Savithri’s Special Room and other stories by Manu Bhattathiri

I decided to read Manu Bhattathiri’s collection after reading two of his short stories online. ‘The Cold’ published in The Caravan read like a satire. The protagonist is filled with an urge to do charity but finds so many excuses and hurdles in his path that he eventually doesn’t. The story is well-written, attention-gripping, humorous and relatable. It is also the first story in Bhattathiri’s collection.

The other story I read by him was ‘The biggest enemy of rain’ in The Bombay Literary Magazine. A hilarious story- his trademark and a very relatable one too. These lines got me rofl-

‘But the romance in his head vaporized somewhat when Kavitha polished a shocking amount of rice, more pieces of fried chicken than a man could eat and three ice-creams of different flavours. He could see the waiters, who were his subordinates, nudge each other and giggle and build a story for later.

This behavior was borne out of one curious trend, which I have seen in many of our families. Gopi, too, learned it soon after his marriage. It was simply that his wife Kavitha had a mother who had always taught her, right from when she was very small, that the whole point of a girl’s life was to get married. You needed to work towards it, she said. You needed to observe certain rules. Eat less so that you don’t put on weight, talk softly as becomes a girl of good upbringing, do not show your teeth while laughing, do not stare at people however curious they make you, avoid talking or laughing loudly in the presence of young men, always show an interest in womanly duties like washing vessels and cleaning the table, never come out of your room in the morning without taking a bath first, and many more. Her mother told her that it was tough observing all these, yes, but the reward was that you needed to observe them only until you were married. The moment you tied the knot – provided you tied it on the right man – you were free. All the effort towards getting a good husband would have paid off then, and you had a lifetime of relaxation ahead.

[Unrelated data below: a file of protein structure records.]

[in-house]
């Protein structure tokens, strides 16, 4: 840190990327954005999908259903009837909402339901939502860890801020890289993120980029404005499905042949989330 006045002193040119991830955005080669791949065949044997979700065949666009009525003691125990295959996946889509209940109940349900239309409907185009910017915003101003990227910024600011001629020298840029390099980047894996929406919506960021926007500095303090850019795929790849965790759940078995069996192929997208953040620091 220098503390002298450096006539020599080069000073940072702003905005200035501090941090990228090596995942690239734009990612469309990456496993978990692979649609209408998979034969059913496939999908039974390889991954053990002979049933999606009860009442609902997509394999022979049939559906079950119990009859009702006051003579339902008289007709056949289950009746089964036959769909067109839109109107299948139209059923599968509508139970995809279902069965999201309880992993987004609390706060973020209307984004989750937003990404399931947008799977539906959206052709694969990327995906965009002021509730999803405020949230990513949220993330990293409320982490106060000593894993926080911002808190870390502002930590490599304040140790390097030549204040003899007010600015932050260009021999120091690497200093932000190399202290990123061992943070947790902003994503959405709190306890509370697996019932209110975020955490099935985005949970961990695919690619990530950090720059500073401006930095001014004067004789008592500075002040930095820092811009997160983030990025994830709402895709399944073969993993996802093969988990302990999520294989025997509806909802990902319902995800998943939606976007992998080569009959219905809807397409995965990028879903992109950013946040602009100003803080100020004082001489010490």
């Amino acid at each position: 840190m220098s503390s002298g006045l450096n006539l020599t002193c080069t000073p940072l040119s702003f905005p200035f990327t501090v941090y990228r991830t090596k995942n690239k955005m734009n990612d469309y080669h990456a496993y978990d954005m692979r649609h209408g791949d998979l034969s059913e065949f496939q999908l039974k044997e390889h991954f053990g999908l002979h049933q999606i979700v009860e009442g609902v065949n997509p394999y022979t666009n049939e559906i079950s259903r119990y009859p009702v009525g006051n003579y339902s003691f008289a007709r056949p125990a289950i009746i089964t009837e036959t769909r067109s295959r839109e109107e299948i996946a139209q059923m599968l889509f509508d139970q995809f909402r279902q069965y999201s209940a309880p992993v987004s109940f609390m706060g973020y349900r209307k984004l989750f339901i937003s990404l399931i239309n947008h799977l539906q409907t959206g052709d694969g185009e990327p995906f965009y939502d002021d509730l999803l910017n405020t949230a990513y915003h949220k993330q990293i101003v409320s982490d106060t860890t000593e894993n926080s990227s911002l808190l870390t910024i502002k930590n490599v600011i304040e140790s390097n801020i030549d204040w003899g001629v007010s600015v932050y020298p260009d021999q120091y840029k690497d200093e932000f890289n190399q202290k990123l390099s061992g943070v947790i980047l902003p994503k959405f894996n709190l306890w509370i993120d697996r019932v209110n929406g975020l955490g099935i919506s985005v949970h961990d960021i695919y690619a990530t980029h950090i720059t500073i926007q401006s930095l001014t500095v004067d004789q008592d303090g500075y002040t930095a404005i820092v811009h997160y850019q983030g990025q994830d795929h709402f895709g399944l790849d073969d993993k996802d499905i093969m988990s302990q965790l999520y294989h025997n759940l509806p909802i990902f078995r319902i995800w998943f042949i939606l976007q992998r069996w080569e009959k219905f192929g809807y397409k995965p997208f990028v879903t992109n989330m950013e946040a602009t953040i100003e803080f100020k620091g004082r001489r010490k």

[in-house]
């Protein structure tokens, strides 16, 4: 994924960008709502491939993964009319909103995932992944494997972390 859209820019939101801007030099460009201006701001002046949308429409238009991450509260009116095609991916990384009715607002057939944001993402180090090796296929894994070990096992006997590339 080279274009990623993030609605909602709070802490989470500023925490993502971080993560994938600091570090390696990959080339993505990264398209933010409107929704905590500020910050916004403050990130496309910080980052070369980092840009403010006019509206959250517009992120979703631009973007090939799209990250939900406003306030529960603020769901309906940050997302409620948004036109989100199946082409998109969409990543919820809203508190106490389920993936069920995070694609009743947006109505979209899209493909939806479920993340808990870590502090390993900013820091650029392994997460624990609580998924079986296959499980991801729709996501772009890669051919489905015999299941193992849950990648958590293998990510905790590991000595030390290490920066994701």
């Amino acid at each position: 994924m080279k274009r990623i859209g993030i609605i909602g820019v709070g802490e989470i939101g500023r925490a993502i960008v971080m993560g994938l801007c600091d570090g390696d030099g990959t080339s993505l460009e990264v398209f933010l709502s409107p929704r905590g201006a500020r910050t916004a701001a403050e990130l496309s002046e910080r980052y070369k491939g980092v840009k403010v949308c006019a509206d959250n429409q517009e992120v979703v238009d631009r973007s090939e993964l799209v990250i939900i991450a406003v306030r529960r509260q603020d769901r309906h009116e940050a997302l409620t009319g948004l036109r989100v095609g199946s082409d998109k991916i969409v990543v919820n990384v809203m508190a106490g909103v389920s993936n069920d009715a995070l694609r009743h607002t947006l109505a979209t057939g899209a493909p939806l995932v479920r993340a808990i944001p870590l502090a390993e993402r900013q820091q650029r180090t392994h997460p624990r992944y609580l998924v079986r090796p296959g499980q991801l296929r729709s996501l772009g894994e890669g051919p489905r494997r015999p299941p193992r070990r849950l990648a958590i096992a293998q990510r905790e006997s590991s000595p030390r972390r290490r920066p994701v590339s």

Now that Kavitha was married, she was free. During the months following the wedding Gopi saw that his wife was exercising her newfound freedom almost every moment, rapidly letting go the beautiful, nubile girl he had fallen for.’

This is only a slice of Bhattathiri’s satirical style you see here. The stories in his book make you laugh, ponder, smile, cry. The title story made me cry. Bhattathiri has a way of holding his reader’s attention. The characters have unique attributes. I have often thought of writing stories with characters possessing one unique attribute each but it is challenging and Bhattathiri does it very well. These stories also read to me like moral stories. You will find traces of righteousness, love, jealousy, ego and others in his stories.

There is a love story in the collection in which the humour reminded me of South Indian movies I have seen. The essence of Kerala is there throughout the book- coconut oil, tapioca etc.

Another striking feature of his stories- inanimate objects have life, so does nature, animals and other creatures. Every element in his story is alive and conspiring or whispering or wondering. It only adds to the mystery and beauty of Karuthupuzha, the imaginary place.

Also, the language is simple and makes no pretense of sounding intellectual.

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